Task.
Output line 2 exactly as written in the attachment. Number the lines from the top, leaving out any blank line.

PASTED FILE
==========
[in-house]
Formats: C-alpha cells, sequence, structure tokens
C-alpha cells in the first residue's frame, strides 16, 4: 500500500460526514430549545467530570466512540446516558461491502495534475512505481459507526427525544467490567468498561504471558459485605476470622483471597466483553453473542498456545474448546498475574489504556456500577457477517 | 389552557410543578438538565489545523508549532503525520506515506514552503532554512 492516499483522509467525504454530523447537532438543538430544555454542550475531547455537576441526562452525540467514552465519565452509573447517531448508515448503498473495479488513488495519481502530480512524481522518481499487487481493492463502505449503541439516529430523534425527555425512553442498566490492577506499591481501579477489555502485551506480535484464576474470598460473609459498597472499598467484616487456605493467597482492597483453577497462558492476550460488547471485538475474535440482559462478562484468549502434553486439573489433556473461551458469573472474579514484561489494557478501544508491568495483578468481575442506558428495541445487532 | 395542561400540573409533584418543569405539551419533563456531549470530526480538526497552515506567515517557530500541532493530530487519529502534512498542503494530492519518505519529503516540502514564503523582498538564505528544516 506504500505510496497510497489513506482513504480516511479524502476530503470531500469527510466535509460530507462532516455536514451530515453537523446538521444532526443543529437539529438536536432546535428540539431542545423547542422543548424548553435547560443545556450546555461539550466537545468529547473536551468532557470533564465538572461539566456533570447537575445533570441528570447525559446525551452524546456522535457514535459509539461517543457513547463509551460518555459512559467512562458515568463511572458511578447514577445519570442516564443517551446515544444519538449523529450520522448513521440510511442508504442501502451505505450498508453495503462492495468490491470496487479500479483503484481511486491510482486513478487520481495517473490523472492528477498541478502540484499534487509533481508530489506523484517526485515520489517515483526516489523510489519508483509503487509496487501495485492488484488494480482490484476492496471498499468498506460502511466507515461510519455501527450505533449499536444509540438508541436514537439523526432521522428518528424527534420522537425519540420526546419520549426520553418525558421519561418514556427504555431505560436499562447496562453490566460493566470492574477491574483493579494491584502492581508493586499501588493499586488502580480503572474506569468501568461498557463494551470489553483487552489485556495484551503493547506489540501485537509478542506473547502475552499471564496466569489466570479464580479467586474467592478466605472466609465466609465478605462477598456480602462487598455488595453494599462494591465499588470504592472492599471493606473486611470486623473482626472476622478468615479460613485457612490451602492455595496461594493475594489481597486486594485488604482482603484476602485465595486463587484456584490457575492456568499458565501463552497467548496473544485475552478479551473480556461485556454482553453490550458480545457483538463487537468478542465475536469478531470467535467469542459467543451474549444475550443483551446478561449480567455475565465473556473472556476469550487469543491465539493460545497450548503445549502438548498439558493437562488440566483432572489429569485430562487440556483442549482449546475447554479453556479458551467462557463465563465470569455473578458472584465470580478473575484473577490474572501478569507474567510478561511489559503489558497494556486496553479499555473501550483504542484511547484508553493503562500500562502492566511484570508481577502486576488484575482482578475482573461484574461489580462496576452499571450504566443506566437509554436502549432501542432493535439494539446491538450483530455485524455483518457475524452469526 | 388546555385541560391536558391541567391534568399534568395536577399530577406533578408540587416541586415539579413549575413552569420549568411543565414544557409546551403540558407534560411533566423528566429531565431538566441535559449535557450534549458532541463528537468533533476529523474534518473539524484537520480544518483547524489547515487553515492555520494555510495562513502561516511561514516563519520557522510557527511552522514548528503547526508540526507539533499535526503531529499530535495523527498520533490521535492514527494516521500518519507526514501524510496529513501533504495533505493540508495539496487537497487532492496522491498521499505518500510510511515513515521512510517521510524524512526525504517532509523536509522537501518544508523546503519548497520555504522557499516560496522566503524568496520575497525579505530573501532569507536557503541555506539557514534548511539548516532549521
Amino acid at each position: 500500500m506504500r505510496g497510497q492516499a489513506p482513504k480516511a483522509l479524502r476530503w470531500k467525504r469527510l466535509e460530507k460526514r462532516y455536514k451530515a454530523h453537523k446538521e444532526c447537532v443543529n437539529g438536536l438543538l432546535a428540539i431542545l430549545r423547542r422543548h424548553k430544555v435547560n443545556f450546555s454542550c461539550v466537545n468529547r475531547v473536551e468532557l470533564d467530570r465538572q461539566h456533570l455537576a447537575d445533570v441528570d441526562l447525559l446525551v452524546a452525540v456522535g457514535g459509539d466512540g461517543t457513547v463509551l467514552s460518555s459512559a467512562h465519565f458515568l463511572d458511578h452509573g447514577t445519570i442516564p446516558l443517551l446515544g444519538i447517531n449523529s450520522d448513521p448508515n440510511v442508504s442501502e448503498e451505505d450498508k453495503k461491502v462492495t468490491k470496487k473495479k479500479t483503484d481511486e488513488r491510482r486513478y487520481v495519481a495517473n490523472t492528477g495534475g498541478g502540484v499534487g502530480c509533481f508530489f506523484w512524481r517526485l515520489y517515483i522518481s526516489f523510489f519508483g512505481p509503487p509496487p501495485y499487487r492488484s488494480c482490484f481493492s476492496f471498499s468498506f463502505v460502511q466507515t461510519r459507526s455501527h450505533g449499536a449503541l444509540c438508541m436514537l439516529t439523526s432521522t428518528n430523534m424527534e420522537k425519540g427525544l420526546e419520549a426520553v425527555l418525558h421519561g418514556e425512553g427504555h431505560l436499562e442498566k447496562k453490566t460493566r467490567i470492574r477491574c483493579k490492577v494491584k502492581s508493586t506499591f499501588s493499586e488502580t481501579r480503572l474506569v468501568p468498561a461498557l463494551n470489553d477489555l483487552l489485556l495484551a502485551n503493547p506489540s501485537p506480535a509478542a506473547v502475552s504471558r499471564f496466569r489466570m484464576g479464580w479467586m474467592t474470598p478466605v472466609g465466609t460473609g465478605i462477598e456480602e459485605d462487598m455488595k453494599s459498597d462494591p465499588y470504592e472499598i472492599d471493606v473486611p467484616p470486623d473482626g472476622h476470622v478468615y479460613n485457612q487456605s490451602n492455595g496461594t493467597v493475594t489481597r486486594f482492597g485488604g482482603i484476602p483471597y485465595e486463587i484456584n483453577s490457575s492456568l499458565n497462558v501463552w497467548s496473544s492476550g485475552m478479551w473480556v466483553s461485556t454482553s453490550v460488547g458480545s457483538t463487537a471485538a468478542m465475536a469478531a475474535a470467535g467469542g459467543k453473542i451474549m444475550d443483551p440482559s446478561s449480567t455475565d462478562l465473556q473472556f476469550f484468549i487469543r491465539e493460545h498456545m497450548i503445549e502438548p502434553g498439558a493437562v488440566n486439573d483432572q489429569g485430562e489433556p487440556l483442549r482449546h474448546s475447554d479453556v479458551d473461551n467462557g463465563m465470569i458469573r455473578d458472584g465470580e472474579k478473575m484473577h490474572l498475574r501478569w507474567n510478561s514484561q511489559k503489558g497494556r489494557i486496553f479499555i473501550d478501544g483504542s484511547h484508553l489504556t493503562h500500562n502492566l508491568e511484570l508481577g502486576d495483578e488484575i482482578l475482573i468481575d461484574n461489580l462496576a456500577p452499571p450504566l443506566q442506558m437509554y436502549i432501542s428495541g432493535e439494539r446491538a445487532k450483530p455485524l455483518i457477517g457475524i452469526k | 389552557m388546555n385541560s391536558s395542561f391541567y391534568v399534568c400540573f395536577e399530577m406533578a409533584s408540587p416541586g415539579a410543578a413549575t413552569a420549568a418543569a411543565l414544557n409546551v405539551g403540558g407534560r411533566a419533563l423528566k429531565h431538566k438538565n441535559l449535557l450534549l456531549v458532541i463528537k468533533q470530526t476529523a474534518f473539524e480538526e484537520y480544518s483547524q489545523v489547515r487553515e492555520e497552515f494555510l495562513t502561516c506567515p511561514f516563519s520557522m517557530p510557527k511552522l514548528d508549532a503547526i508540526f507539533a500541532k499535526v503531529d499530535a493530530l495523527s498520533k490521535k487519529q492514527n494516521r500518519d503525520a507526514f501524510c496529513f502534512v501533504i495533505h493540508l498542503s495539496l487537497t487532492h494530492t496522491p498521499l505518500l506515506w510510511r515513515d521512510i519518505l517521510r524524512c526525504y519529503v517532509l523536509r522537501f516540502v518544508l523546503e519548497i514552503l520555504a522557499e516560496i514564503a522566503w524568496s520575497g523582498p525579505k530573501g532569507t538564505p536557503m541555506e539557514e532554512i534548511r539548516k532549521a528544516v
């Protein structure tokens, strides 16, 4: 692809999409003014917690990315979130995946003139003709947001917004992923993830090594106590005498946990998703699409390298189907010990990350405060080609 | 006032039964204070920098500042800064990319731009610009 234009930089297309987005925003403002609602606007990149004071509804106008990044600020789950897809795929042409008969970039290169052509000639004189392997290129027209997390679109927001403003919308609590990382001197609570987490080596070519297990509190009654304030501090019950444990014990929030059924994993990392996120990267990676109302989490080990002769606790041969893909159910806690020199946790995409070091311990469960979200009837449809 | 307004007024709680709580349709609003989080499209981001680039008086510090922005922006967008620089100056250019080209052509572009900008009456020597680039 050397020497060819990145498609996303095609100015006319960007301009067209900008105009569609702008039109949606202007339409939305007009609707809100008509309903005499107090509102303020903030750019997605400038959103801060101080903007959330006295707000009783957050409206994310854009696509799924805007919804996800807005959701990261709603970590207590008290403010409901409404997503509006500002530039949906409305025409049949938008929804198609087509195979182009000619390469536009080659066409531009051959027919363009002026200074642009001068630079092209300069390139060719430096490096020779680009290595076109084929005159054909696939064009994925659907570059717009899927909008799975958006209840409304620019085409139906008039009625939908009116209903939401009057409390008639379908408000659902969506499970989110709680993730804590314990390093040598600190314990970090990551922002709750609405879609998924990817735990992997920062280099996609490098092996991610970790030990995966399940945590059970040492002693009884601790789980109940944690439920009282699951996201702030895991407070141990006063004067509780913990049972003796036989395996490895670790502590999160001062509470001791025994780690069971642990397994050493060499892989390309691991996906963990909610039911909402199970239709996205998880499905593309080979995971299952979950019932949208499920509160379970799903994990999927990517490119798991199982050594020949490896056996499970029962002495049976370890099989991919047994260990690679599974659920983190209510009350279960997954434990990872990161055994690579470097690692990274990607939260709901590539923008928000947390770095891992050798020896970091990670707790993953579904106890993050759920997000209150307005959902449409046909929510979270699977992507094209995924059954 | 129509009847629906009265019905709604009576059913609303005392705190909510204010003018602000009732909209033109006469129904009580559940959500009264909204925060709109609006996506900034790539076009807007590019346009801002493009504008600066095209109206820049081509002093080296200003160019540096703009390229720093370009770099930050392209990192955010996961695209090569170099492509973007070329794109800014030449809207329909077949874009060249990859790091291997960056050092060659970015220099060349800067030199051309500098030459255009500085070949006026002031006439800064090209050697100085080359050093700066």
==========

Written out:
Formats: C-alpha cells, sequence, structure tokens